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We have talked about the importance of critical illness cover in protecting your family against the possible consequences of contracting a serious illness in previous blog posts. Medical advances have led to earlier diagnosis of critical illnesses such as cancer and heart disease which in turn have raised survival rates. That is clearly great news but it does make it even more vital to protect yourself and your family against such a diagnosis.
According to a Legal and General survey, an average household in the UK has enough savings to survive for just 18 days should the main breadwinner become unable to work for any reason. After that time, families are entirely dependent on handouts from the state, friends and family to survive. Imagine the stress of that, added on to the pressure of someone in the family being seriously ill and you have a nightmare situation to contend with.
A lump sum pay-out from a critical illness policy can prove to be a lifeline for families if a policyholder is unable to work, eliminating that stress, saving you from having to go cap in hand to find money to cover the mortgage and general living expenses and enabling you to put all your energies into recovery. It could also pay for any treatment that you need which may not be provided by the state.
In the past, critical illness cover has garnered some criticism due to the number of rejected claims but the industry has cleaned up its act and pay-out rates have been increasing in recent years. Figures from the Association of British Insurers claim that in 2012 over 11,700 people received an average of £70,000 from critical illness policies with daily pay-outs totalling £2.2mn. Overall, 91% of critical illness claims were paid. To avoid being one of the 9% of rejected claims, there are two really important things to note:
All policies cover the big three of cancer, heart attack and stroke but the other conditions covered will vary from policy to policy and will also affect the cost of cover. The ideal is for your policy to cover you for as broad a range of conditions as possible – the best policies list up to 50 illnesses and conditions.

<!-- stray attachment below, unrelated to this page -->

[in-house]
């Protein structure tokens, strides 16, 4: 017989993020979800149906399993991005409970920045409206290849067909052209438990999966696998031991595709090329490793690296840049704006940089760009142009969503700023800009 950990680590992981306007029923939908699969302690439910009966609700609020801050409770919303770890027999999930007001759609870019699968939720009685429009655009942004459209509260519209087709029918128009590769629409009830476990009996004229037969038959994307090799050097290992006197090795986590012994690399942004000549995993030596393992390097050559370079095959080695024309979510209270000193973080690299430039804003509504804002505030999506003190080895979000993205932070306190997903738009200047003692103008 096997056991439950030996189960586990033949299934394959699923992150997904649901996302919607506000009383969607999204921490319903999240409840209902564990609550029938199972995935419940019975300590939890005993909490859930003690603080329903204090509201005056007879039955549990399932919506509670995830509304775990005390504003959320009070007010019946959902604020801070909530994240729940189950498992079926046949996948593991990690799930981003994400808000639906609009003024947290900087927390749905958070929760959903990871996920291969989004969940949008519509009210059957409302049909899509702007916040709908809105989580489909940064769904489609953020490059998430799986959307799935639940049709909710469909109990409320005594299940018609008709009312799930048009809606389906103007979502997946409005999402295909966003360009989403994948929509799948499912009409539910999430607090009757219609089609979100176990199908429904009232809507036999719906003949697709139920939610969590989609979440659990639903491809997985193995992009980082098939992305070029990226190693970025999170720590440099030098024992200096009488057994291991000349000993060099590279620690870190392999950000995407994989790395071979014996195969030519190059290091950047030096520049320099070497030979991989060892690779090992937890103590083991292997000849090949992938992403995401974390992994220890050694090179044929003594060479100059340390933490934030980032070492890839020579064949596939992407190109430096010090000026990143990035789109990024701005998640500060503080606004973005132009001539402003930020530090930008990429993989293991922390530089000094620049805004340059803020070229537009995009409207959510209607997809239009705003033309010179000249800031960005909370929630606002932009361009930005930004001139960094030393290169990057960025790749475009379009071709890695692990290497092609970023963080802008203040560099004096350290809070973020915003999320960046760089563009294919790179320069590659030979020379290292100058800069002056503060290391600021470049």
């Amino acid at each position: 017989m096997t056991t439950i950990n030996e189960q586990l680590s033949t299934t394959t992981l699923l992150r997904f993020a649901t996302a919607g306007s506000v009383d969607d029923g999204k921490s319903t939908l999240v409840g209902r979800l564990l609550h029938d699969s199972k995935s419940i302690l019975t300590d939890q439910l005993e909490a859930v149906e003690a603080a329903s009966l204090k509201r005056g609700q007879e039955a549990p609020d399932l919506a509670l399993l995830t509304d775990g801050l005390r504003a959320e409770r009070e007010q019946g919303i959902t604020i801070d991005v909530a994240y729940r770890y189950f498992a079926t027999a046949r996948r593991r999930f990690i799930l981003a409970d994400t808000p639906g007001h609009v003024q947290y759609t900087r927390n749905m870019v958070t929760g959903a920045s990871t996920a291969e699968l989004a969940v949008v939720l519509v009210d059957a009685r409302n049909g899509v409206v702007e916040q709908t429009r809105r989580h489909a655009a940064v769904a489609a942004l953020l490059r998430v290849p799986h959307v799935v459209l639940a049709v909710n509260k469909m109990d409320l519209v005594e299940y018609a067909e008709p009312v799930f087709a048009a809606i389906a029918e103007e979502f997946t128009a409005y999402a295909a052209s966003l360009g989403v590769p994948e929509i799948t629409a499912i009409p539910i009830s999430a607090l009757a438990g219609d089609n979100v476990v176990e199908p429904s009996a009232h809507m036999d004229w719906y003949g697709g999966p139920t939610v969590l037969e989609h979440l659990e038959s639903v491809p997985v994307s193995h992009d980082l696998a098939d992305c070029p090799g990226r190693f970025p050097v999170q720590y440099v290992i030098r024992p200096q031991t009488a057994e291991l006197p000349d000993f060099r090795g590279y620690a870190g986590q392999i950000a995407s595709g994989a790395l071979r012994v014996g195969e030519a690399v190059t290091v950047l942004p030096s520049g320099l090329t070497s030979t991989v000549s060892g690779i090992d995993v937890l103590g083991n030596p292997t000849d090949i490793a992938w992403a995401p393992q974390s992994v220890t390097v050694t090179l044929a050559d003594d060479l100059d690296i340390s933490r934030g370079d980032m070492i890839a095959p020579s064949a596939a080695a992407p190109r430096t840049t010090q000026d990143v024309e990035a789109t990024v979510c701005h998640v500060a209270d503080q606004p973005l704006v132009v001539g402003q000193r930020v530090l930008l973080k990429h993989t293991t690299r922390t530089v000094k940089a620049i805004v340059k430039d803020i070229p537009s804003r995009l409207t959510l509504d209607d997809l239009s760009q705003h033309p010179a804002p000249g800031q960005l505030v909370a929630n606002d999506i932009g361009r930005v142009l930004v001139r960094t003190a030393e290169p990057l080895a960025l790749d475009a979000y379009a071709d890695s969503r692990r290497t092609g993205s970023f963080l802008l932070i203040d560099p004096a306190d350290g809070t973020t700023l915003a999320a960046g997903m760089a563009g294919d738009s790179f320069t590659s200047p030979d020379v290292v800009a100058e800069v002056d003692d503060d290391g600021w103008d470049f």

In recent years there has been a move in the industry towards ‘severity-based’ cover. This is where the proportion of the pay-out received by a policyholder is linked to how severe their diagnosis is. This is particularly relevant to the most common cancers in women and men, namely breast cancer and prostate cancer, where the impact on someone’s life and ability to work is significantly less than if they were to suffer a severe stroke for example.
The biggest reason why claims are rejected is a failure to disclose relevant medical history when a critical illness policy is taken out. It is vital to be honest about your situation and ensure that all previous medical complaints and recommendations by doctors are noted. For example, if your doctor has recommended that you cut down the amount of alcohol you drink, that is relevant.
The family of Nic Hughes are unfortunate to have learned the hard way about being meticulous about disclosure. Nic’s failure to declare two pieces of information meant that he lost his fight against gall bladder cancer before a dispute over payment under his critical illness policy was resolved. His family did eventually win but only after a hugely stressful battle. Even if you think something is entirely irrelevant it is advisable to include it.
Given the importance of getting your critical illness policy right, it is always advisable to seek the advice of a professional who can help you compare cover from a range of different providers and select the best policy at the best price for you.
Would you like to be better informed about critical illness policies before making a purchase decision? Get in touch with us and have all your questions answered.
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